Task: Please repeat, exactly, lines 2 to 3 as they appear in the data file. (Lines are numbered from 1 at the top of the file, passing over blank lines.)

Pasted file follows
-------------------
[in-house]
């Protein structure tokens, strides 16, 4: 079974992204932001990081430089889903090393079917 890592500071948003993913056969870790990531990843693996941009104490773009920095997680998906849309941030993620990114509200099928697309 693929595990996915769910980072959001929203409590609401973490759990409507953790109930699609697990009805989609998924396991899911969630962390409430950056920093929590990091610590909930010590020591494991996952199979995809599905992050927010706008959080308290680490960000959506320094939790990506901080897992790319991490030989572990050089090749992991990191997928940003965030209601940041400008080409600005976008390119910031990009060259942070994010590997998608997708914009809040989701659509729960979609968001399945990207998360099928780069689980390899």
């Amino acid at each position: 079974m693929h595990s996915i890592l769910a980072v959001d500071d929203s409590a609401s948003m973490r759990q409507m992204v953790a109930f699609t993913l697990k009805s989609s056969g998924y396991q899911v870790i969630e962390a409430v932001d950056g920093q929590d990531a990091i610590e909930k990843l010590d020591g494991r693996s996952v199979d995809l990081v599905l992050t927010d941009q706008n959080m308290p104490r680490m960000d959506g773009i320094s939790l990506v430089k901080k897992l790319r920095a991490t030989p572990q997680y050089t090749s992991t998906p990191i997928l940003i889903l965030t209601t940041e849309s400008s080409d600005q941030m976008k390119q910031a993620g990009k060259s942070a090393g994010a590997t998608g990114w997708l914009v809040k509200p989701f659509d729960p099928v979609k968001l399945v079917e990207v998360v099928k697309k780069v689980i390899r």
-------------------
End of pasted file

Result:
């Protein structure tokens, strides 16, 4: 079974992204932001990081430089889903090393079917 890592500071948003993913056969870790990531990843693996941009104490773009920095997680998906849309941030993620990114509200099928697309 693929595990996915769910980072959001929203409590609401973490759990409507953790109930699609697990009805989609998924396991899911969630962390409430950056920093929590990091610590909930010590020591494991996952199979995809599905992050927010706008959080308290680490960000959506320094939790990506901080897992790319991490030989572990050089090749992991990191997928940003965030209601940041400008080409600005976008390119910031990009060259942070994010590997998608997708914009809040989701659509729960979609968001399945990207998360099928780069689980390899």
């Amino acid at each position: 079974m693929h595990s996915i890592l769910a980072v959001d500071d929203s409590a609401s948003m973490r759990q409507m992204v953790a109930f699609t993913l697990k009805s989609s056969g998924y396991q899911v870790i969630e962390a409430v932001d950056g920093q929590d990531a990091i610590e909930k990843l010590d020591g494991r693996s996952v199979d995809l990081v599905l992050t927010d941009q706008n959080m308290p104490r680490m960000d959506g773009i320094s939790l990506v430089k901080k897992l790319r920095a991490t030989p572990q997680y050089t090749s992991t998906p990191i997928l940003i889903l965030t209601t940041e849309s400008s080409d600005q941030m976008k390119q910031a993620g990009k060259s942070a090393g994010a590997t998608g990114w997708l914009v809040k509200p989701f659509d729960p099928v979609k968001l399945v079917e990207v998360v099928k697309k780069v689980i390899r």